Supreme Court asks government searching questions on Rafale
Prashant Bhushan highlights the waiver of the anti-corruption clause in Rafale deal
- Published 11.05.19, 7:09 AM
- Updated 11.05.19, 7:09 AM
- 2 mins read
The Supreme Court on Friday asked the Centre searching questions on the Rafale deal, including the possibility of the CBI registering an FIR, prompting attorney-general K.K. Venugopal to imply the deal may have to be cancelled in such a scenario.
“If your lordships are going to order a CBI probe, can we proceed with the deal?” he told the bench of Chief Justice Ranjan Gogoi and Justices Sanjay Kishan Kaul and K.M. Joseph.
Former Union ministers Yashwant Sinha and Arun Shourie have with advocate Prashant Bhushan sought a CBI investigation into the aircraft deal and a review of the apex court’s December 14 verdict that had dismissed pleas for a court-monitored probe. Several others too have moved similar review petitions.
“What is your response to the submission on Lalita Kumari case?” Justice Joseph asked Venugopal towards the end of the hearing, which lasted more than two hours.
He was referring to a 2014 constitution bench ruling that makes it mandatory for the police or investigating agencies to register an FIR if there is prima facie material to suggest an offence.
“In this case there is no such prima facie finding,” the attorney-general said.
Justice Joseph asked about the petitioners’ allegations about a cost escalation in the deal from 5.2bn euros to 7.89bn euros. Venugopal said the deal’s pricing was governed by an inter-governmental agreement that could not be discussed in public.
“It’s a question of national security, and no other court in the world will examine a defence deal on these kinds of arguments,” he said.
Justice Gogoi asked: “What about the (absence of a) sovereign guarantee (which would have made the French government liable if Rafale defaulted on the contract)?”
Venugopal said even developed countries like Russia and the US sometimes “waived off bank guarantees”.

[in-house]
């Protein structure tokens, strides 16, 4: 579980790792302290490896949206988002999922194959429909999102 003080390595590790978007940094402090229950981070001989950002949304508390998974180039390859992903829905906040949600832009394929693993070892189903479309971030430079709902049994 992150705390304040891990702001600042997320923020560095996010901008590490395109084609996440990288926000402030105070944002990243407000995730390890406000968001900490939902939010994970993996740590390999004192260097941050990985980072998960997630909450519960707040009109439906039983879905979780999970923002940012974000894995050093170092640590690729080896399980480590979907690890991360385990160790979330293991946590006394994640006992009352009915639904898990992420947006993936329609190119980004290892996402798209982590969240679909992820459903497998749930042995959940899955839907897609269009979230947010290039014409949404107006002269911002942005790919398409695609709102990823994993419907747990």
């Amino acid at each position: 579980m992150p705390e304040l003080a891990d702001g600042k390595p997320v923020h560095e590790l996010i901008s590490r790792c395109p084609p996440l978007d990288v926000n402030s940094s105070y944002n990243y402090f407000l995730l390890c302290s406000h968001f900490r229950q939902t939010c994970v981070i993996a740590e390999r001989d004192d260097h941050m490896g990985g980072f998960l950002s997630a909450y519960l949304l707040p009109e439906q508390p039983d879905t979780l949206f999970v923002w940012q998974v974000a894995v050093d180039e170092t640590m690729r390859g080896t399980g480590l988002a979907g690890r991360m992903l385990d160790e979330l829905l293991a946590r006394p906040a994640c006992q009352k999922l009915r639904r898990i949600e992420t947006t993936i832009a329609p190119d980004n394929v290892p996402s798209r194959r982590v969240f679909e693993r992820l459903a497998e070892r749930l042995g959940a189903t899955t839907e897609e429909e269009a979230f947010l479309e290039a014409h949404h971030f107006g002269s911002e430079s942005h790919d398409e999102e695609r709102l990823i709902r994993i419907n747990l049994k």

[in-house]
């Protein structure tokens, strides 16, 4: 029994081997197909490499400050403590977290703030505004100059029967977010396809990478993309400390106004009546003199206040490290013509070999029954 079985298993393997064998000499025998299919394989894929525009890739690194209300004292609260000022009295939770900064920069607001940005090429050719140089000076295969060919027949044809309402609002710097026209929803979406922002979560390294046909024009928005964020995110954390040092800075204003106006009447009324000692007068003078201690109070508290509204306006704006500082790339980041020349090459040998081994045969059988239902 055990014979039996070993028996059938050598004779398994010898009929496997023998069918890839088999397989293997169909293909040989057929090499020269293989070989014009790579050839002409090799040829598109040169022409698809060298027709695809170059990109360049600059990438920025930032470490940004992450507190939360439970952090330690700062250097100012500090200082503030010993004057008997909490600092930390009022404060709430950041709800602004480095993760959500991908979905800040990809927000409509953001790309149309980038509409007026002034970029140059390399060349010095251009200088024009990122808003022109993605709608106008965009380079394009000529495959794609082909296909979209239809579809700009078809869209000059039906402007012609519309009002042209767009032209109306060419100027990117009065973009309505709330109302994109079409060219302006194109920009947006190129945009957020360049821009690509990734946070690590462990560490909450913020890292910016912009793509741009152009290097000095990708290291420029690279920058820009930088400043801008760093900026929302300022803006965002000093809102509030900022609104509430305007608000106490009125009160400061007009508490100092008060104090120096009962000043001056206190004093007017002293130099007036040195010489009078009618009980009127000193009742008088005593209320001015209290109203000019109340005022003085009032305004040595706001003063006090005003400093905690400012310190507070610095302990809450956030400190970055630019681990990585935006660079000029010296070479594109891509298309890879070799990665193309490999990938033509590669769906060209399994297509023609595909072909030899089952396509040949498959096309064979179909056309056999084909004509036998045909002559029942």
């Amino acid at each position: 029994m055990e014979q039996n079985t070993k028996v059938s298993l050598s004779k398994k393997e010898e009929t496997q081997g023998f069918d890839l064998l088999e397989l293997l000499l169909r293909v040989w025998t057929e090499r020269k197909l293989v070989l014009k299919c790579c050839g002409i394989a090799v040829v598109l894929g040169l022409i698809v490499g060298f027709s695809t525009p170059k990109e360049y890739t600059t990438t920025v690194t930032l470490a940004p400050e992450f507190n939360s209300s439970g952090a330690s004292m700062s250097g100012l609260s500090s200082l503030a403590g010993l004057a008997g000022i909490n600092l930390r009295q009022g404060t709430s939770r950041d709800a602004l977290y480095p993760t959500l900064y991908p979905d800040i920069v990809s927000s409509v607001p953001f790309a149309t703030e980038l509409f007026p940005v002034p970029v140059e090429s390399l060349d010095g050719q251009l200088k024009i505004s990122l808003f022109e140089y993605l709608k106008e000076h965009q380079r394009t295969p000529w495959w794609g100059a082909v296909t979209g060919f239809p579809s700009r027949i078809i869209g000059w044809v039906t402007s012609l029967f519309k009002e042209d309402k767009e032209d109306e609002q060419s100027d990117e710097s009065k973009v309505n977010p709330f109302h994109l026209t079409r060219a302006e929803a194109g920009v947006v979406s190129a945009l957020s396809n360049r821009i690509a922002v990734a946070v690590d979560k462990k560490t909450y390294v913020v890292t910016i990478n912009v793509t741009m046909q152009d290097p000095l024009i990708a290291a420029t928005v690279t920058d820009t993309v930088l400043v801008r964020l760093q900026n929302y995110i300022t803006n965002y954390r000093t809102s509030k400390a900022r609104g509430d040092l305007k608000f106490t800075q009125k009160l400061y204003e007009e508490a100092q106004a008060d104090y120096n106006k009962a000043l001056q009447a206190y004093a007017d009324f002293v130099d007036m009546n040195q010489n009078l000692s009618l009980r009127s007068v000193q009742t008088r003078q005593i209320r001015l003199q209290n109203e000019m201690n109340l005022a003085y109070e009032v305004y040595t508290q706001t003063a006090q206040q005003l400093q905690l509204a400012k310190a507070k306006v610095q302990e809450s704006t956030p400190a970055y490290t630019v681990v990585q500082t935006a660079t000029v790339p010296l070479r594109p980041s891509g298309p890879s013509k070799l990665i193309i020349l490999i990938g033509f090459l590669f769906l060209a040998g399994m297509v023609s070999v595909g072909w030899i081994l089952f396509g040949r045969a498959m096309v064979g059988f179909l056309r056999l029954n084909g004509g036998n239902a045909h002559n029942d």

Justice Joseph mentioned Bhushan’s references to the pricing-related objections and dissent notes from three domain experts of the Indian Negotiating Team.
Venugopal said the experts’ concerns had been referred to the defence acquisition council. “Eventually, the three dissenting members agreed,” he said.
Justice Joseph asked: “Do you have any objections to making the said consent of the three members available to this court?”
“Should this court go into all these questions? There are any number of judicial orders which I can submit to say that courts do not have jurisdiction to deal with these types of issues…. But if your lordships still want (the consent document), I will submit it,” Venugopal said.
He insisted that the documents relating to the defence ministry’s objections to the “parallel negotiations” by the PMO and the experts’ queries on the increased pricing had been “stolen” and should therefore not be considered.
Shourie had earlier made a personal submission arguing the absence of a sovereign guarantee would enable France to use the international Arms Trade Treaty to “modify, deny or stop any supply of arms or its spares”.
He asked that when the government could share the documents with the CAG, why could it not with the Supreme Court?
Bhushan highlighted the waiver of the anti-corruption clause, which mandates cancellation of the deal and a heavy fine for any middleman involvement.
The court reserved its verdict on the review petitions, as well as on BJP lawmaker Meenakshi Lekhi’s contempt plea against Congress president Rahul Gandhi for allegedly claiming the top court had held Prime Minister Narendra Modi guilty in the Rafale deal.
Senior advocate Abhishek Manu Singhvi urged the court to drop the contempt proceedings since Rahul had tendered an “unconditional apology”.
But senior advocate Mukul Rohatgi argued that the proceedings cannot be dropped since Rahul had showed no genuine “remorse or contrition” for his remarks.